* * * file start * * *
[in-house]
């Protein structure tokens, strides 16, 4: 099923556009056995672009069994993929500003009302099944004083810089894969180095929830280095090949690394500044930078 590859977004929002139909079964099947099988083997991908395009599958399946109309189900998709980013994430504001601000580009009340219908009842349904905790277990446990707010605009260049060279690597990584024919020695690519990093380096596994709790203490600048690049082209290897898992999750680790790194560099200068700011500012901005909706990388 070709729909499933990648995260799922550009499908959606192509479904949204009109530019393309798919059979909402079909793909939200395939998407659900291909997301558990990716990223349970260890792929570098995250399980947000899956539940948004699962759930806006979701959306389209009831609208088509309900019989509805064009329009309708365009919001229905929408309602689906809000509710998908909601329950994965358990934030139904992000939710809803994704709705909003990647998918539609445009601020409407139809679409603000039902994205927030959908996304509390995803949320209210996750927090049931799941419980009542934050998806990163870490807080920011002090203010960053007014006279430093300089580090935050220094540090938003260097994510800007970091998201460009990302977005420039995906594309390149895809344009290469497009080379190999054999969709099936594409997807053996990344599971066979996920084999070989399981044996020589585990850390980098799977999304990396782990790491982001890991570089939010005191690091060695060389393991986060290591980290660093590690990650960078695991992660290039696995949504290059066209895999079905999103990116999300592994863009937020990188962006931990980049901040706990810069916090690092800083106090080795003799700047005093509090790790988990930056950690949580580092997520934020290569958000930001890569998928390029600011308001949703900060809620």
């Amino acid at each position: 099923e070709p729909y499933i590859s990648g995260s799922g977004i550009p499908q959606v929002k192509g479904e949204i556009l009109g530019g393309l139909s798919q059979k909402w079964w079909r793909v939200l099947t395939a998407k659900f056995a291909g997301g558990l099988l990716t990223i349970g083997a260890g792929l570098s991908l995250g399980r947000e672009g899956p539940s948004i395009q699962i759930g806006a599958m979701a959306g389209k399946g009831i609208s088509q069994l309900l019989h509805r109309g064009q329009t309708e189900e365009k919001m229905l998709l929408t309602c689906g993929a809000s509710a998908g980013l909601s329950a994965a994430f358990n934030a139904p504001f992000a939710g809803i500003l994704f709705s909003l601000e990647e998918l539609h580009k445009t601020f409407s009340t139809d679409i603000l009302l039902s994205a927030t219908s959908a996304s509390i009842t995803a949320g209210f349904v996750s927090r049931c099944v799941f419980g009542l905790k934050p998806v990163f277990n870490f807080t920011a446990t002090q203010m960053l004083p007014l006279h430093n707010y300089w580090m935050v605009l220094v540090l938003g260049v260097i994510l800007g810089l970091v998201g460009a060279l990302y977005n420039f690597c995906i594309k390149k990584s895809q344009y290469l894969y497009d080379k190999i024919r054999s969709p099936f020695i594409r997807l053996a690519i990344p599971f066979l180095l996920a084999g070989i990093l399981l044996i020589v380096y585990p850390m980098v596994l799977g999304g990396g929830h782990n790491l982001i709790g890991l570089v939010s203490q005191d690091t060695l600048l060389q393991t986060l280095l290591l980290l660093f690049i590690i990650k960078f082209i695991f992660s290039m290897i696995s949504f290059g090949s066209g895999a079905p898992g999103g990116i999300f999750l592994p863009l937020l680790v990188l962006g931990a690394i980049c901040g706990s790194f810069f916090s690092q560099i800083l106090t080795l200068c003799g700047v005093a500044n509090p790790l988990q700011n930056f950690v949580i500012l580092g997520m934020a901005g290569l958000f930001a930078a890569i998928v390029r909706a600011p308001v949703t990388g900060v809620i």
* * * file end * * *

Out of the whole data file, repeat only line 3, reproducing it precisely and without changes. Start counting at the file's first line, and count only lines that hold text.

């Amino acid at each position: 099923e070709p729909y499933i590859s990648g995260s799922g977004i550009p499908q959606v929002k192509g479904e949204i556009l009109g530019g393309l139909s798919q059979k909402w079964w079909r793909v939200l099947t395939a998407k659900f056995a291909g997301g558990l099988l990716t990223i349970g083997a260890g792929l570098s991908l995250g399980r947000e672009g899956p539940s948004i395009q699962i759930g806006a599958m979701a959306g389209k399946g009831i609208s088509q069994l309900l019989h509805r109309g064009q329009t309708e189900e365009k919001m229905l998709l929408t309602c689906g993929a809000s509710a998908g980013l909601s329950a994965a994430f358990n934030a139904p504001f992000a939710g809803i500003l994704f709705s909003l601000e990647e998918l539609h580009k445009t601020f409407s009340t139809d679409i603000l009302l039902s994205a927030t219908s959908a996304s509390i009842t995803a949320g209210f349904v996750s927090r049931c099944v799941f419980g009542l905790k934050p998806v990163f277990n870490f807080t920011a446990t002090q203010m960053l004083p007014l006279h430093n707010y300089w580090m935050v605009l220094v540090l938003g260049v260097i994510l800007g810089l970091v998201g460009a060279l990302y977005n420039f690597c995906i594309k390149k990584s895809q344009y290469l894969y497009d080379k190999i024919r054999s969709p099936f020695i594409r997807l053996a690519i990344p599971f066979l180095l996920a084999g070989i990093l399981l044996i020589v380096y585990p850390m980098v596994l799977g999304g990396g929830h782990n790491l982001i709790g890991l570089v939010s203490q005191d690091t060695l600048l060389q393991t986060l280095l290591l980290l660093f690049i590690i990650k960078f082209i695991f992660s290039m290897i696995s949504f290059g090949s066209g895999a079905p898992g999103g990116i999300f999750l592994p863009l937020l680790v990188l962006g931990a690394i980049c901040g706990s790194f810069f916090s690092q560099i800083l106090t080795l200068c003799g700047v005093a500044n509090p790790l988990q700011n930056f950690v949580i500012l580092g997520m934020a901005g290569l958000f930001a930078a890569i998928v390029r909706a600011p308001v949703t990388g900060v809620i």